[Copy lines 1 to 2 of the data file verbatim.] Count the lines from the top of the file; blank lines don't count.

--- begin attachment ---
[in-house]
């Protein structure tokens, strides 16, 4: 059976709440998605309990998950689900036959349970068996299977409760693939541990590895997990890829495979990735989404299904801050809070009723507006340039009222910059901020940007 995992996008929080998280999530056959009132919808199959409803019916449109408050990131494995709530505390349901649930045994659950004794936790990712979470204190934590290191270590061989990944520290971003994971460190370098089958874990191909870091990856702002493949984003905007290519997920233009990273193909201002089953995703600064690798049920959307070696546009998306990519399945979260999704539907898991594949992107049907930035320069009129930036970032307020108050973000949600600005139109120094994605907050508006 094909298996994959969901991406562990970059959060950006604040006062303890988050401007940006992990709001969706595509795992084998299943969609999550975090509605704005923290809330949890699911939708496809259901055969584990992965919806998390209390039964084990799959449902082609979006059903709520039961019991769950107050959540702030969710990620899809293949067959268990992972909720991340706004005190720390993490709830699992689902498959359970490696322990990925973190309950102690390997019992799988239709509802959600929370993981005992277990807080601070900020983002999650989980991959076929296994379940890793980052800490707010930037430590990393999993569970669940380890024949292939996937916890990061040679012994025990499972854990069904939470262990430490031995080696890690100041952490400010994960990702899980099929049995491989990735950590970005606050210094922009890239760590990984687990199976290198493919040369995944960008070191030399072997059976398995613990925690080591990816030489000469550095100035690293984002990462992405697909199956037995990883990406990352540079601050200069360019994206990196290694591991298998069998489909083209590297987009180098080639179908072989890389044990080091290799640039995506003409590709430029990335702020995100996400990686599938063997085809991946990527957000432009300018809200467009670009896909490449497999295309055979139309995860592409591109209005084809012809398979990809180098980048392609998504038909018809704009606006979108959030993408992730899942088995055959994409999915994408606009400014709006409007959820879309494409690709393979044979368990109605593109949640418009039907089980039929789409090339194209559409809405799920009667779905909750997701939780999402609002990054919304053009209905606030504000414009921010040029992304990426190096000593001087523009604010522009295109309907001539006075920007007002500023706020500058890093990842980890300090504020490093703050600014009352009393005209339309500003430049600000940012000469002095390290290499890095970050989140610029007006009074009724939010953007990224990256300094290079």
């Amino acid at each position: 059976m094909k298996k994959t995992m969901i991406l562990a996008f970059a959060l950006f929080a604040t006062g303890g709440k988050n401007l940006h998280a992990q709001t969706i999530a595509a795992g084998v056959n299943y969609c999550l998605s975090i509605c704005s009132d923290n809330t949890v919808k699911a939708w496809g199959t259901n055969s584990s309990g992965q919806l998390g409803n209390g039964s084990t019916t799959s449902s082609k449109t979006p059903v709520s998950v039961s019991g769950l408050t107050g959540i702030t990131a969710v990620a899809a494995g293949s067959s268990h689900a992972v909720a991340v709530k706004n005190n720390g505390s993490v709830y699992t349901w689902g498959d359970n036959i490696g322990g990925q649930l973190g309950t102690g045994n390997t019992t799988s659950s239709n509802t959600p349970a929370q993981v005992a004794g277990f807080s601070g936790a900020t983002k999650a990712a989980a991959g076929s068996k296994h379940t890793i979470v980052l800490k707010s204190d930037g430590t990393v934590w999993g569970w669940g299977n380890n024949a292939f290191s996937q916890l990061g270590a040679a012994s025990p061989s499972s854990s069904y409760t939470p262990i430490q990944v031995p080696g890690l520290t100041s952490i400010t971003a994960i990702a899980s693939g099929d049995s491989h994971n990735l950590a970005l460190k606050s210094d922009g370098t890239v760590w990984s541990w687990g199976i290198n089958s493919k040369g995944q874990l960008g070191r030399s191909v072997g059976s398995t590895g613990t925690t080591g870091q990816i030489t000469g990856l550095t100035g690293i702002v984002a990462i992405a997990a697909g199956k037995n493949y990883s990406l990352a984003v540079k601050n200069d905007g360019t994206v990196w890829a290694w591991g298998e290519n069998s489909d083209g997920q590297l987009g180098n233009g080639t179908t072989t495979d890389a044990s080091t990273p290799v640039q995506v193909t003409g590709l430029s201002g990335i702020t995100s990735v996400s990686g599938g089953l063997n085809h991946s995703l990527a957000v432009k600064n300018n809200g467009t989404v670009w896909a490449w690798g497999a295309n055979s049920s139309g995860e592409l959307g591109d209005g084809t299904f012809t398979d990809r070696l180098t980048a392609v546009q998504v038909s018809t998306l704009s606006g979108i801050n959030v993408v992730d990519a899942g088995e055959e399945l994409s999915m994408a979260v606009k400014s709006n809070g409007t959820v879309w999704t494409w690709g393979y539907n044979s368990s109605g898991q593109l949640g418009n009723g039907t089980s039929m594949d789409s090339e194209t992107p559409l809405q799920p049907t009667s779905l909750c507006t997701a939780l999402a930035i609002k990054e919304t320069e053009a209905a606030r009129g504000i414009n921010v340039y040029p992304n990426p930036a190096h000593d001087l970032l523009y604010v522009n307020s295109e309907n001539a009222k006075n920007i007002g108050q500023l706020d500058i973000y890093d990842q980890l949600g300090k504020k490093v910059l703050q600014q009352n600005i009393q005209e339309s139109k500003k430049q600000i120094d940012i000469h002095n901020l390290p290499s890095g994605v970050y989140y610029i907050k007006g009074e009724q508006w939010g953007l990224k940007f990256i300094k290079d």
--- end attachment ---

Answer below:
[in-house]
């Protein structure tokens, strides 16, 4: 059976709440998605309990998950689900036959349970068996299977409760693939541990590895997990890829495979990735989404299904801050809070009723507006340039009222910059901020940007 995992996008929080998280999530056959009132919808199959409803019916449109408050990131494995709530505390349901649930045994659950004794936790990712979470204190934590290191270590061989990944520290971003994971460190370098089958874990191909870091990856702002493949984003905007290519997920233009990273193909201002089953995703600064690798049920959307070696546009998306990519399945979260999704539907898991594949992107049907930035320069009129930036970032307020108050973000949600600005139109120094994605907050508006 094909298996994959969901991406562990970059959060950006604040006062303890988050401007940006992990709001969706595509795992084998299943969609999550975090509605704005923290809330949890699911939708496809259901055969584990992965919806998390209390039964084990799959449902082609979006059903709520039961019991769950107050959540702030969710990620899809293949067959268990992972909720991340706004005190720390993490709830699992689902498959359970490696322990990925973190309950102690390997019992799988239709509802959600929370993981005992277990807080601070900020983002999650989980991959076929296994379940890793980052800490707010930037430590990393999993569970669940380890024949292939996937916890990061040679012994025990499972854990069904939470262990430490031995080696890690100041952490400010994960990702899980099929049995491989990735950590970005606050210094922009890239760590990984687990199976290198493919040369995944960008070191030399072997059976398995613990925690080591990816030489000469550095100035690293984002990462992405697909199956037995990883990406990352540079601050200069360019994206990196290694591991298998069998489909083209590297987009180098080639179908072989890389044990080091290799640039995506003409590709430029990335702020995100996400990686599938063997085809991946990527957000432009300018809200467009670009896909490449497999295309055979139309995860592409591109209005084809012809398979990809180098980048392609998504038909018809704009606006979108959030993408992730899942088995055959994409999915994408606009400014709006409007959820879309494409690709393979044979368990109605593109949640418009039907089980039929789409090339194209559409809405799920009667779905909750997701939780999402609002990054919304053009209905606030504000414009921010040029992304990426190096000593001087523009604010522009295109309907001539006075920007007002500023706020500058890093990842980890300090504020490093703050600014009352009393005209339309500003430049600000940012000469002095390290290499890095970050989140610029007006009074009724939010953007990224990256300094290079």